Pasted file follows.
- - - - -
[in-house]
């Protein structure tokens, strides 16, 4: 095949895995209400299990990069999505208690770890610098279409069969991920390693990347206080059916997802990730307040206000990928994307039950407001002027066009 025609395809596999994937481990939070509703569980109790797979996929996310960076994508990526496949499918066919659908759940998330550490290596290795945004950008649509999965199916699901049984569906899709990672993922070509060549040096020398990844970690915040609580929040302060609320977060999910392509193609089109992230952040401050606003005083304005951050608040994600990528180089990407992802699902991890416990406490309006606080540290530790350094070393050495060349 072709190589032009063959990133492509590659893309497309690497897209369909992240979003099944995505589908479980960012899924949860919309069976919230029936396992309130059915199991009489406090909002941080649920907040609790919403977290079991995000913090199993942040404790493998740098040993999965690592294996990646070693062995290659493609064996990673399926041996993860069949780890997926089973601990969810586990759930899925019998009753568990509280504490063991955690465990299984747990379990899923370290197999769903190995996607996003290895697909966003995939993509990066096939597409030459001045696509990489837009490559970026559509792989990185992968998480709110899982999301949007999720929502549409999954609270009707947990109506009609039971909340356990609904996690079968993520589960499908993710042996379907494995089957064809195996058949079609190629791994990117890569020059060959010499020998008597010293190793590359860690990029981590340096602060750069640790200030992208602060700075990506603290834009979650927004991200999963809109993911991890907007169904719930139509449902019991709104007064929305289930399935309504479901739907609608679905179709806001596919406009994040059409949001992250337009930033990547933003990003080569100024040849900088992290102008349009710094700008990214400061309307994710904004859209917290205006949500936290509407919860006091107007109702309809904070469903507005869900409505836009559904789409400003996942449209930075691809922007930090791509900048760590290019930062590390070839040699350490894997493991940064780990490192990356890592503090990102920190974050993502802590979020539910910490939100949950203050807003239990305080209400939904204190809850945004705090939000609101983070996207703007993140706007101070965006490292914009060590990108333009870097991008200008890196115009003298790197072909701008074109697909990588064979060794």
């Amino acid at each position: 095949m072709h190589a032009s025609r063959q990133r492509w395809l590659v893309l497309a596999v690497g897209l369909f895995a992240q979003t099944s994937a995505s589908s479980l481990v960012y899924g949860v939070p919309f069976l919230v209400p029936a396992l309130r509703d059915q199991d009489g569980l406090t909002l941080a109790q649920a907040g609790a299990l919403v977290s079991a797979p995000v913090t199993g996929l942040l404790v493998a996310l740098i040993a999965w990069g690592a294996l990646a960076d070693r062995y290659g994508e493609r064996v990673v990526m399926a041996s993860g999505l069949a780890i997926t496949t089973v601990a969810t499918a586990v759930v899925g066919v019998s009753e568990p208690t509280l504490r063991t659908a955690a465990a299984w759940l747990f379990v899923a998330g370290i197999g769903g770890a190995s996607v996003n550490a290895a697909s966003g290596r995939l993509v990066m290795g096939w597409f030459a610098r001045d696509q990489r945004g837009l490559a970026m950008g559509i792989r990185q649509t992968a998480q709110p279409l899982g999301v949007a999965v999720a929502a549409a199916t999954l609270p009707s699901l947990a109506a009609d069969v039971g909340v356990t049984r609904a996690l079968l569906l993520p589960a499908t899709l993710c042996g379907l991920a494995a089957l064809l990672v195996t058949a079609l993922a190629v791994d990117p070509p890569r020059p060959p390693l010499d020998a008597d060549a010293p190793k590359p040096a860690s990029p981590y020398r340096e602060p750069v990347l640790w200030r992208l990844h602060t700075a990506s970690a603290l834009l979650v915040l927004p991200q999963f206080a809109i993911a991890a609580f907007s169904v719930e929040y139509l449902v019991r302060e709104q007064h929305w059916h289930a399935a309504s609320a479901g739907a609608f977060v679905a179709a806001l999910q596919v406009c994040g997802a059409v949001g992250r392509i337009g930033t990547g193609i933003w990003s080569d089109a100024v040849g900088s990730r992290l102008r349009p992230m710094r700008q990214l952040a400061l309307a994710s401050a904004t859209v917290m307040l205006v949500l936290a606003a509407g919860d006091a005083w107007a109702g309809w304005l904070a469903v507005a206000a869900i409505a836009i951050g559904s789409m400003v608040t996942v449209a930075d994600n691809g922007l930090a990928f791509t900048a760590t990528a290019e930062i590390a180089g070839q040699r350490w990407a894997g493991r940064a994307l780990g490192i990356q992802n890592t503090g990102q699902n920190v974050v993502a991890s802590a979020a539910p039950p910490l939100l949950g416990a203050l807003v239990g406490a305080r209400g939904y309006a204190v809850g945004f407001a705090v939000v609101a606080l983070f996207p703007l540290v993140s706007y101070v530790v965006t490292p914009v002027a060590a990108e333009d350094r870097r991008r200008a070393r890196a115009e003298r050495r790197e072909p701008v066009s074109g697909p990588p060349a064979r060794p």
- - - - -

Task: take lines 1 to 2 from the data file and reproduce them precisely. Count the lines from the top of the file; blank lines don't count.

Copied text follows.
[in-house]
């Protein structure tokens, strides 16, 4: 095949895995209400299990990069999505208690770890610098279409069969991920390693990347206080059916997802990730307040206000990928994307039950407001002027066009 025609395809596999994937481990939070509703569980109790797979996929996310960076994508990526496949499918066919659908759940998330550490290596290795945004950008649509999965199916699901049984569906899709990672993922070509060549040096020398990844970690915040609580929040302060609320977060999910392509193609089109992230952040401050606003005083304005951050608040994600990528180089990407992802699902991890416990406490309006606080540290530790350094070393050495060349 072709190589032009063959990133492509590659893309497309690497897209369909992240979003099944995505589908479980960012899924949860919309069976919230029936396992309130059915199991009489406090909002941080649920907040609790919403977290079991995000913090199993942040404790493998740098040993999965690592294996990646070693062995290659493609064996990673399926041996993860069949780890997926089973601990969810586990759930899925019998009753568990509280504490063991955690465990299984747990379990899923370290197999769903190995996607996003290895697909966003995939993509990066096939597409030459001045696509990489837009490559970026559509792989990185992968998480709110899982999301949007999720929502549409999954609270009707947990109506009609039971909340356990609904996690079968993520589960499908993710042996379907494995089957064809195996058949079609190629791994990117890569020059060959010499020998008597010293190793590359860690990029981590340096602060750069640790200030992208602060700075990506603290834009979650927004991200999963809109993911991890907007169904719930139509449902019991709104007064929305289930399935309504479901739907609608679905179709806001596919406009994040059409949001992250337009930033990547933003990003080569100024040849900088992290102008349009710094700008990214400061309307994710904004859209917290205006949500936290509407919860006091107007109702309809904070469903507005869900409505836009559904789409400003996942449209930075691809922007930090791509900048760590290019930062590390070839040699350490894997493991940064780990490192990356890592503090990102920190974050993502802590979020539910910490939100949950203050807003239990305080209400939904204190809850945004705090939000609101983070996207703007993140706007101070965006490292914009060590990108333009870097991008200008890196115009003298790197072909701008074109697909990588064979060794």